What are you doing to help defeat Trump? Actually looking for ideas
September 14, 2020 8:26 AM   Subscribe

What it says on the tin. Open to any and all ideas as my circumstances are sort of fluid. One thing: I'm in NYC, which is close to Philly, and Philly actually matters.
posted by schadenfrau to Human Relations (20 answers total) 43 users marked this as a favorite
We're here in does-not-really-matter Illinois, so are doing GOTV letters to Democratic-leaning but infrequent voters through Vote Forward.
posted by DrGail at 8:38 AM on September 14 [8 favorites]

Are there any projects that send you postcards to send out, like Tom Steyer did a year or two ago?
posted by wenestvedt at 9:03 AM on September 14

Register voters. Go through your contacts. Call or text EVERYONE. Make sure they are registered, and know their polling place (and if there have been vote suppressive activities in your state they need to confirm this!), or are getting a mail-in ballot. MAKE SURE EVERYONE YOU SPEAK TO IS DOING THE SAME THING YOU ARE DOING. If you live in a safely blue state, look for phone bank efforts in other (red or purple) states to register voters or drive GOTV efforts in red states or purple states.

One thing you should know: getting a person to register CRUSHES DESPAIR.

Remember: the sacred fire of liberty is lit with a single, tiny spark.


posted by ivanthenotsoterrible at 9:38 AM on September 14 [10 favorites]

Texting via Resistance Labs, writing postcards to re-enfranchised folks via Lift Every Vote , and seconding Vote Forward.

There's also a roundup of resources here.
posted by Threeve at 9:59 AM on September 14 [4 favorites]

I am donating to close-race, local-level, state-level and House of Representatives candidates directly on their websites. (ActBlue Express is amazing.) These are folks that don't need a ton of cash to win - $5, $10 or $20 to people running across the country in local and state elections can make a huge difference. For example, I donated to a bunch of folks running for statehouse seats who have a good chance of flipping their district blue - people like Akilah Bacy running in suburban Houston, Cole Fine in the western suburbs of Kansas City, Kansas and Betsy Dirksen Londrigan in central Illinois.

I'll be honest and say that this seems counter-intuitive at first, especially if you're trying to maximize your dollar's effectiveness - why wouldn't you give to the most important races? But I am doing this after being convinced to do so by Maciej Cegłowski's excellent, very readable piece from earlier this month called "Effective Political Giving" here.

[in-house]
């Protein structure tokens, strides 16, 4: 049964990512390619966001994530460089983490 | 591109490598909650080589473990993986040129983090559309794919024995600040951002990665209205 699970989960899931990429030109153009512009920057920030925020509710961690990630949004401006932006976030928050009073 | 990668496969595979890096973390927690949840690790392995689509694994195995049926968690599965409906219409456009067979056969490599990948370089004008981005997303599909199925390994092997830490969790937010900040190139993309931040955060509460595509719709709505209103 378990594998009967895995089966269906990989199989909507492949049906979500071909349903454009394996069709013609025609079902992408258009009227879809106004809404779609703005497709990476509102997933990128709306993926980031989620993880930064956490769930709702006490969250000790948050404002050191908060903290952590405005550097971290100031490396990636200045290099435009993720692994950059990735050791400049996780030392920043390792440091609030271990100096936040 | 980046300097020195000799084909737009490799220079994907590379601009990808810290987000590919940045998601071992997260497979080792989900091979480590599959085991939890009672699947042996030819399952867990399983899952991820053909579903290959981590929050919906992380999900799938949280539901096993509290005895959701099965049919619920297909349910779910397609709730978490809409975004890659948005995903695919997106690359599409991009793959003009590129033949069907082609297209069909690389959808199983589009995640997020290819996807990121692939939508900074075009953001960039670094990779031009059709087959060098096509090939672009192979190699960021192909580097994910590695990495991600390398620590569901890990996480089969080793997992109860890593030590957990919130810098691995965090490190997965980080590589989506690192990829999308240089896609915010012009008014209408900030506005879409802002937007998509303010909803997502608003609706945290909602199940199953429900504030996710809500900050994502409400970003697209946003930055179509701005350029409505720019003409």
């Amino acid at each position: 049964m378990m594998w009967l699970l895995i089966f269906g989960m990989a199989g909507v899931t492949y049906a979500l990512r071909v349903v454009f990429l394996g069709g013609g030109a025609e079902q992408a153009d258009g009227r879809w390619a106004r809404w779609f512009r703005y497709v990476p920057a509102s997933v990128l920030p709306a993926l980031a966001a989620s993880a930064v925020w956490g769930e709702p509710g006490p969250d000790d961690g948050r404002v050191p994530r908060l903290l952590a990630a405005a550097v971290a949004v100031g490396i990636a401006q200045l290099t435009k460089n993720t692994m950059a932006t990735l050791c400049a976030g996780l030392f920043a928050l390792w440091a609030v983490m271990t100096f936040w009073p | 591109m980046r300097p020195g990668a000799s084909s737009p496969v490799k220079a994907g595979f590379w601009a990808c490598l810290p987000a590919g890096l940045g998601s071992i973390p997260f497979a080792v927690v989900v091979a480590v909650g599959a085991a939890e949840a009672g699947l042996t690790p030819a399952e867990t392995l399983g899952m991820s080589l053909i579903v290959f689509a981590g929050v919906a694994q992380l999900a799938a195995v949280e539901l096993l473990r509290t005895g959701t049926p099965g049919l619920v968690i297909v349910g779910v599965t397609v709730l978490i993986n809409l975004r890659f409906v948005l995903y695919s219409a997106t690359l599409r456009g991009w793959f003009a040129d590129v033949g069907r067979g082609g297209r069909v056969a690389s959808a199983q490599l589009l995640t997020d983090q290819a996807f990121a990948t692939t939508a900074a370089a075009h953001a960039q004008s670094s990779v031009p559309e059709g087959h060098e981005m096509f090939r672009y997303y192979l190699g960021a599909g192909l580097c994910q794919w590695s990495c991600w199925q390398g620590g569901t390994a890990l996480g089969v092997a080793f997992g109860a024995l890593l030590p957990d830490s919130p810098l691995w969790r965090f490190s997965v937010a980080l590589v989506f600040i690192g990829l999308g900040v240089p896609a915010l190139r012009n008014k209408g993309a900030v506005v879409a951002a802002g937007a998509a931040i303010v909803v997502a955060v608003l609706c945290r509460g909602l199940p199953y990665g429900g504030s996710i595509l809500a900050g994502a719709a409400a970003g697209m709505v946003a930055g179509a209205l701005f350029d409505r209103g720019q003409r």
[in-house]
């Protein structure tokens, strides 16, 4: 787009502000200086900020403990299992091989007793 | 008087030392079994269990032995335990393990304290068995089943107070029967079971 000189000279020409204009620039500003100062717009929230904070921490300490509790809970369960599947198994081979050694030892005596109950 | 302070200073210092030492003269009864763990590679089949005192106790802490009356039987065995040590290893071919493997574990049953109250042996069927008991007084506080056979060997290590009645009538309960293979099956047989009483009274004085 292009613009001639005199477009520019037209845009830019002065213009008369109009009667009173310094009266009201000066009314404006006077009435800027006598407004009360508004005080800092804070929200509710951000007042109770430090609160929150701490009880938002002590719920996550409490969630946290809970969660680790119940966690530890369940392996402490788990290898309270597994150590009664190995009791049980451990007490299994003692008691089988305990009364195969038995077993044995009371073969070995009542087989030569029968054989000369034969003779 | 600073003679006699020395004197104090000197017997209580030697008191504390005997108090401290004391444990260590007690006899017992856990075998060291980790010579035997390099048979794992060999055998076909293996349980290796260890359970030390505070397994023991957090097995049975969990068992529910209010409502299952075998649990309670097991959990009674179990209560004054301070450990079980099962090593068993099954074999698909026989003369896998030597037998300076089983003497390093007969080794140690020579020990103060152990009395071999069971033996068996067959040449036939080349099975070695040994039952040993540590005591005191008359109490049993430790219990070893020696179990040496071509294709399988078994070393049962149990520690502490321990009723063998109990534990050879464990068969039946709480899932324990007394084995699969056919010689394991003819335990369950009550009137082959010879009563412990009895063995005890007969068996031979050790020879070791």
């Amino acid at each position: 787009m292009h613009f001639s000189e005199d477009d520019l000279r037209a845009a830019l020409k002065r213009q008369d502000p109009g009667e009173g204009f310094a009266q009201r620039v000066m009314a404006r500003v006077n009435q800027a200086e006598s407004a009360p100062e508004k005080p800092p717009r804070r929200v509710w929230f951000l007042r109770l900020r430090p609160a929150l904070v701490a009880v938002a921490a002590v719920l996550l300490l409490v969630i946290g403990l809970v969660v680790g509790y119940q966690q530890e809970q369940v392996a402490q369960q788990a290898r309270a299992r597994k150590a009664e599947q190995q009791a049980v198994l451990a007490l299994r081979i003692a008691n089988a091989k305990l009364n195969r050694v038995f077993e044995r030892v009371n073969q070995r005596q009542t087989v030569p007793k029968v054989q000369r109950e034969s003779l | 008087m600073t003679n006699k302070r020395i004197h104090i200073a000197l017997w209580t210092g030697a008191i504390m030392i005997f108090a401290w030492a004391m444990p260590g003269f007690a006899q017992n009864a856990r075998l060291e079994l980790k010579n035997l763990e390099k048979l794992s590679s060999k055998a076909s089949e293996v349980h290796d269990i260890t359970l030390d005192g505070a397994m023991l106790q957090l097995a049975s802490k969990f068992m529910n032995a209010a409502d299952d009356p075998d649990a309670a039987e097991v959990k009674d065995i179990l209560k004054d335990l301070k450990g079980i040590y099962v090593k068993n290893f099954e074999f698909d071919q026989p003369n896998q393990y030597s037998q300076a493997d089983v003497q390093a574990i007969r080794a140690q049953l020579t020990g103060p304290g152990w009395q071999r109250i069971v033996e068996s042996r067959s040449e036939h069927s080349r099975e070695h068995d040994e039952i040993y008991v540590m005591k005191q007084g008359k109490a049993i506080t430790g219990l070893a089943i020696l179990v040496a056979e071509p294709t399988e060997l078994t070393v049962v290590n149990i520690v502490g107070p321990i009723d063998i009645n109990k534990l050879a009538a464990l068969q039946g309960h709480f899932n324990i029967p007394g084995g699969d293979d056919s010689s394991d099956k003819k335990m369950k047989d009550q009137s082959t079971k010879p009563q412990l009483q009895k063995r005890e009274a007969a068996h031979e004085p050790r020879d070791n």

This kind of donation is probably the most effective donation you can make: he argues that enthusiasm for candidates in small districts drives turnout because it is actually possible to meet and know the candidate, and since folks don't really split tickets much these days, downballot-driven enthusiasm will help Biden and Democratic representatives and senators win too.

Some local races really do turn on $50,000 or less, and having an engaged local candidate that has the funds to drive Democratic turnout in places the national candidates do not focus on is crucial. I'll quote one excerpt that really stuck with me, with my bolding:

"Let me illustrate with an example. Sara Huddleston is a state house candidate running in Storm Lake, a small town in northwest Iowa. She can expect about 12,000 people to vote in her election, and her path to victory lies in turning out Latino voters at local meat packing plants, a constituency she has been organizing for many years.

As you can imagine, these immigrant workers, disproportionately sickened by the pandemic, are not big fans of Trump or the Republican Party. But they are also not listed as likely voters in any database. As Sara explained to me in a conversation a few weeks back, getting them to vote in past years meant convincing tired, hungry people to go back out in the dark and cold after a long shift, to participate in an abstruse process that few were familiar with.

There's not enough of these voters to interest Biden (who even during the caucuses never visited western Iowa) or Theresa Greenfield, the Democratic candidate for Senate. But these voters are Huddleston's base! She can't afford to ignore them. If you give her campaign money, she will spend the money on getting those people to vote. And this year, she has over a month in which to do it.

Because people don't split tickets much anymore, it's likely that whatever votes she can get will also go to the house candidate in her race (J.D. Scholten), the Senate candidate in Iowa (Greenfield), all the way up to Biden himself."